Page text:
There are many companies who onboard new hires remotely all the time, because their company is geographically diverse and their employees work from home. But for companies like us, the real conversation is how to successfully shift from a culture where most of the onboarding experience is seen, felt, and heard live and in person to a somewhat solitary, self-driven, digital- and Zoom-driven experience. We recently onboarded our first new hire in a while, and the hurdle was higher than I had anticipated. Really, it required the entire process to be reworked.
So how did we turn that corner with optimism and positivity, rather than resignation and a lot of sighing? Good question.
Our culture has always been center stage in our onboarding process, experiencing Element Three live and in person in the office. It is infectious and fun and uplifting and engaging. Our office was a central hub for collaboration, interaction, high-fiving, and gathering. No more—at least not for the past 12 months, and not likely anytime soon. We had to find a whole new way to represent our culture of engagement and collaboration using new tools and resources. Here is what we came up with.
Invest in a learning management system that mirrors your culture.
For us, this meant keeping it simple and fun. We choose Lessonly as our LMS partly because they are local, and as a business we believe in supporting your local community—business and otherwise—where you can. Lucky for us, their company culture had many similarities to ours, and their product is intuitive and easy to use both for the administrator and the user.
Once you have that LMS in place, you’ll need to build out lessons to show newbies the ropes. Put yourself in the shoes of your new hire and think about what you would want and need to know if you knew nothing about your company. Keep it basic and simple, and make it easy for them to go back and review what they learned whenever they need it. Even the best lesson isn’t going to be retained 100%, and the whole point is to make your new hire as comfortable as possible—not remind them of finals week in college.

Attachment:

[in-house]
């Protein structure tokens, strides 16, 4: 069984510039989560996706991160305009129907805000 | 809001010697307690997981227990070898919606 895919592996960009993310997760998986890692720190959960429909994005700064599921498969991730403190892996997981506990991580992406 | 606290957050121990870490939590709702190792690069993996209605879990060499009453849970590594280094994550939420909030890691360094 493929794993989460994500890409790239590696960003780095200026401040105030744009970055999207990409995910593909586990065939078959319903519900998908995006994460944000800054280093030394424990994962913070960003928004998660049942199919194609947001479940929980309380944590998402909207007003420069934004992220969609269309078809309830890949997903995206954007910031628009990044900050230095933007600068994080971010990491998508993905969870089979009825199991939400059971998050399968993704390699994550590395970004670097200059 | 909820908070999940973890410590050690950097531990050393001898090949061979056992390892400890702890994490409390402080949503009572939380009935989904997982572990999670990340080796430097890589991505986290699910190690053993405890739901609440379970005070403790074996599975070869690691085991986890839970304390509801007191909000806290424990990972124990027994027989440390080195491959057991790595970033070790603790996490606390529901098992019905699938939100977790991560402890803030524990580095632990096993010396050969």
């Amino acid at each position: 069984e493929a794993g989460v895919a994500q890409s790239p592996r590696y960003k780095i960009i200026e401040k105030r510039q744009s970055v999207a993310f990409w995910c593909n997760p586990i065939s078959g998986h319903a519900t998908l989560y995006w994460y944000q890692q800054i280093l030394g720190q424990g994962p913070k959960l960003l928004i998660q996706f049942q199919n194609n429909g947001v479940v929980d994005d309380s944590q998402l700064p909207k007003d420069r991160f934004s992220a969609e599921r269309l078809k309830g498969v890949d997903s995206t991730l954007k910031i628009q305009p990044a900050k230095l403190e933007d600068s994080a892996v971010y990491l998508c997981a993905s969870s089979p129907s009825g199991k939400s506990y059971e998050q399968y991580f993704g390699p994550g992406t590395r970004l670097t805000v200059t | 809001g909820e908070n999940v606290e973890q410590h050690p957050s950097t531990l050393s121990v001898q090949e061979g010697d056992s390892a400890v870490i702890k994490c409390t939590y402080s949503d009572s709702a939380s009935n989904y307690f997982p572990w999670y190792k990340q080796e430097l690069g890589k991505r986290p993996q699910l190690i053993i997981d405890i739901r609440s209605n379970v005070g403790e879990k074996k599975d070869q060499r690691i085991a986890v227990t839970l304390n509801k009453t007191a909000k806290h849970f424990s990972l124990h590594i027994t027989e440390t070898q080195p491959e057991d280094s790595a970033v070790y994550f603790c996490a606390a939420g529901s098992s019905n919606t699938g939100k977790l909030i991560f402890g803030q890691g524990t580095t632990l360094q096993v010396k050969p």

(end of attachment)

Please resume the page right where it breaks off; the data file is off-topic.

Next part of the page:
If at all possible, do not sacrifice your day one onboarding experience.
Despite the fact that you probably shouldn’t shake your new hire’s hand, try to mimic the “normal” experience as much as you can. Hold your onboarding meeting live and in person, if possible. Put on that mask, find a room that provides for proper distancing, get out the hand sanitizer. But keep it live. For our day one onboarding, new hires are greeted with a big box of Element Three swag, including sportswear so they can represent the team right out of the gate. We buy them lunch and do a full office tour. Even though our office is currently pretty empty, they are invited to come in and work in the office any time they choose to do so (and we have a sign-up sheet so everyone knows how many people will be in on a given day, so it doesn’t get too crowded for distancing).